BCEA represents the largest group of employees working for Butte County. While we are preparing for negotiations on a new contract, and others are still negotiating on last year’s contract, you have attempted to show management that their employees are divided and leaderless. You are wrong.
Butte County claims to have money problems and puts the blame and the cure on its employees. The county did not want to have a two-way conversation about their labor costs and benefits. However, BCEA continues to meet and confer and was able to make a rotten deal less rotten.
Getting a bad deal is not due to employee representation, as UPEC signed off on the same deal for one of its groups and refused to accept it for another. Thus the county forced the deal on them, as allowed by law.
Members of BCEA are planning for their next contract, and our battle should be with Butte County, not with a rival labor group trying to force themselves on us at the request of a few disgruntled members.
BCEA and its members should have had a response in your story. We are local, we are your neighbors, we are many, and we are easy to find.
This stinks too
Re “Sewage smells” (Newslines, by Tom Gascoyne, March 21):
Sewage is not the only problem with this building. I have contacted the owners of the DownLo on multiple occasions and spoken to their managers regarding their broken lift for persons with disabilities. The DownLo has participated in [the Halloween festivity] Treat Street with no way for persons with disabilities to gain access to their establishment.
The signage on the lift says to use the call button to contact them, but the call button does not work. The phone numbers the city Finance Department and Downtown Chico Business Association has for them do not work, and they do not have a listed telephone number that is easily obtainable. Calls to the phone number listed for Lost on Main go unreturned.
If the DownLo is actually as responsible as the city says it is, they will get their lift fixed and stop offering to carry disabled persons down the stairs to their facility. And as far as the University Bar goes, they may have an operational elevator, but they have no way to contact anyone to use it.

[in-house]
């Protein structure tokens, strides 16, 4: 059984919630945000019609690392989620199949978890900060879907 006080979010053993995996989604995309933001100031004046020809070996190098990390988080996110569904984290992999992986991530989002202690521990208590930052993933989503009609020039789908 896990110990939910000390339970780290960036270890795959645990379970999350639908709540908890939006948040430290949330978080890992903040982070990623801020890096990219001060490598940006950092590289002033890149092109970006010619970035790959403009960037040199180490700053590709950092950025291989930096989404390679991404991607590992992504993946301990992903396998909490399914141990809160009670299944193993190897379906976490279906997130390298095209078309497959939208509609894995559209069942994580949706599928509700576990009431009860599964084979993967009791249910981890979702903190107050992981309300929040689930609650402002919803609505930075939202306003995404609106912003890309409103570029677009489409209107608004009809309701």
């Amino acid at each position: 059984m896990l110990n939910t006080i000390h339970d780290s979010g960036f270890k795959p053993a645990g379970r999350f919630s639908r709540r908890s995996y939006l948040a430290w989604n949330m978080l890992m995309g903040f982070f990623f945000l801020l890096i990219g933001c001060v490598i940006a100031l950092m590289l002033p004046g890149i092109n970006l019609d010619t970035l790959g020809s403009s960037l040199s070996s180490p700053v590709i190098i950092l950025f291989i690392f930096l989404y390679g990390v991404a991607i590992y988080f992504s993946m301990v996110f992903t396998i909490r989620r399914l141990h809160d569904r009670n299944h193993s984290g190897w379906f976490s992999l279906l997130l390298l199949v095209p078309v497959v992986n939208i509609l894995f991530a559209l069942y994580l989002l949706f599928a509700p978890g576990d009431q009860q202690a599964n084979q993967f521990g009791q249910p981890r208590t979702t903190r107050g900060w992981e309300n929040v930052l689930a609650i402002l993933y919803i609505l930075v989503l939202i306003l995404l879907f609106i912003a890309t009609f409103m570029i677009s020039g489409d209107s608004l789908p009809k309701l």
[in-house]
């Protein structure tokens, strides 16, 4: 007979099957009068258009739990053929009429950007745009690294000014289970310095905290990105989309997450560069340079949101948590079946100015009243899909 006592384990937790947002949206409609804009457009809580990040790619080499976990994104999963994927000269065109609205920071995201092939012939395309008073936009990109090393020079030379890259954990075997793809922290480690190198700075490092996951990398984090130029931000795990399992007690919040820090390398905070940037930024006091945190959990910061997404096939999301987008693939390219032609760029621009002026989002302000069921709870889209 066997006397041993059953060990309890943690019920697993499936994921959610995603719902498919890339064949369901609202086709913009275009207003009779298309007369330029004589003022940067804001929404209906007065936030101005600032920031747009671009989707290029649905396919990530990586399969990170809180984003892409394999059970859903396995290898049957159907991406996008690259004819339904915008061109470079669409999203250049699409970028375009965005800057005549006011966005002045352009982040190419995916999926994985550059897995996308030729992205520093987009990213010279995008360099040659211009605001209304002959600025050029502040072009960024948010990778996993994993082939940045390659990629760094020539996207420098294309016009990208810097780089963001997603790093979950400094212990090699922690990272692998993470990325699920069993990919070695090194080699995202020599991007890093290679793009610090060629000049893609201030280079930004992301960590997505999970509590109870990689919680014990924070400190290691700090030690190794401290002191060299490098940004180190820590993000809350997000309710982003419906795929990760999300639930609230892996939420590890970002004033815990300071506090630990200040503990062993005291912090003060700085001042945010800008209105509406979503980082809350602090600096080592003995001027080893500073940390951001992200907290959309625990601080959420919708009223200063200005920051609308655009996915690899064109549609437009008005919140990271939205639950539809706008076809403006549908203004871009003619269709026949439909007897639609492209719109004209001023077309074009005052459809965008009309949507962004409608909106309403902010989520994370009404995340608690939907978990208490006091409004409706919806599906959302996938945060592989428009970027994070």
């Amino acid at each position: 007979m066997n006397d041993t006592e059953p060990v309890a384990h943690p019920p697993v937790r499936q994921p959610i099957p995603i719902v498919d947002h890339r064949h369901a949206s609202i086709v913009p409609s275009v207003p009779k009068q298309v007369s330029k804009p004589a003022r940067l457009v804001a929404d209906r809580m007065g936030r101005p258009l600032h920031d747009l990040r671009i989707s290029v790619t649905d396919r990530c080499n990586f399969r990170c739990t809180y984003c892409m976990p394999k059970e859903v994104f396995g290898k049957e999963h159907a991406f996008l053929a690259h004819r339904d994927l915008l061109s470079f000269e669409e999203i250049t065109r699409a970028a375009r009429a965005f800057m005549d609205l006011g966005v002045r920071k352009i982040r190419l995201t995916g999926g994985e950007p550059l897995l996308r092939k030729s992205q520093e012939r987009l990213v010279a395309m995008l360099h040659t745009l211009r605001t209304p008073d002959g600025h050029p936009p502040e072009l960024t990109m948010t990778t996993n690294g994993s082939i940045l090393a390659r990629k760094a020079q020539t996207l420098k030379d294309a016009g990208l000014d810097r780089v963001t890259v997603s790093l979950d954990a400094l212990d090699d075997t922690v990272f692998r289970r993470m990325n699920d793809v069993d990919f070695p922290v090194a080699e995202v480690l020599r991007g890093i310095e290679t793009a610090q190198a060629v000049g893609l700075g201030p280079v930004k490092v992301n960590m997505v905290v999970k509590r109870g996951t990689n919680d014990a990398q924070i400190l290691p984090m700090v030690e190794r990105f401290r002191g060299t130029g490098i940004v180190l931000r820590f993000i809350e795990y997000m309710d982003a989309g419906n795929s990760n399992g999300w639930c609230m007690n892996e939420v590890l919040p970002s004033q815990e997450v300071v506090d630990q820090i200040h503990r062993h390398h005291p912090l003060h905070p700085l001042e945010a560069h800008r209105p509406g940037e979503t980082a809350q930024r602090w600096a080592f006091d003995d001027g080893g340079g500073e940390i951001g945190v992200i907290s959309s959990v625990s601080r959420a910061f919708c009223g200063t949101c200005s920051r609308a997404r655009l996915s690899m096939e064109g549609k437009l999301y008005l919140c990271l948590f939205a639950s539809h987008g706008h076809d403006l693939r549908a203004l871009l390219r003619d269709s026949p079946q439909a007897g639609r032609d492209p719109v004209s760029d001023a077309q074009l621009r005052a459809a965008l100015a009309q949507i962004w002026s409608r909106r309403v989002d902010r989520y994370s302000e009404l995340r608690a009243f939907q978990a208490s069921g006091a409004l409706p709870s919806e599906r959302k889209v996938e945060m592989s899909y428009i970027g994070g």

The author, who uses a wheelchair, is an advocate for the disabled.
The impact of inflation
Re “A vision of the future” (The Greenhouse, by Christine LaPado-Breglia, March 14):
As reported, Charles Eisenstein, author of Sacred Economics, proposed the notion of a negative interest rate on savings so that money loses value when kept in a bank, rather than being spent immediately, so it will “be recirculated into the economy quickly.” I found this to be curious, since that is the prevailing situation in our economy.
The current average nominal interest rate paid on savings is 0.2 percent per year, while the most recent inflation rate (CPI-U) is 2.0 percent. Thus the inflation rate is 10 times as high as the relevant interest rate, meaning that money held in savings accounts increasingly loses value. The real interest rate is -1.8 percent per year.
Also, banks and credit unions lend the money to those who want to spend more than they have, which puts it into the economy. So the money gets used until the saver needs it to spend himself or herself. Checking accounts typically already incur direct fees.
Am I to understand that he is recommending the status quo?
Patricia J. Lindsey, Ph.D.
A liar or an idiot?
Re “Notes from a gun nut” (Cover story, by Jaime O’Neill, March 14):
Jaime O’Neill is either a liar or an idiot; which is it? He says he loves guns, owns four handguns, and has loved guns his entire life. Then he rails against the National Rifle Association, a group of target shooters and hunters whose main goal is to protect our constitutional right to own firearms. I’m guessing idiot.
Our Healthlines feature last week, “The fourth dimension,” incorrectly identified Ben Mullin, director of cardiopulmonary services at Feather River Hospital, as an M.D. He is a registered respiratory therapist.—ed.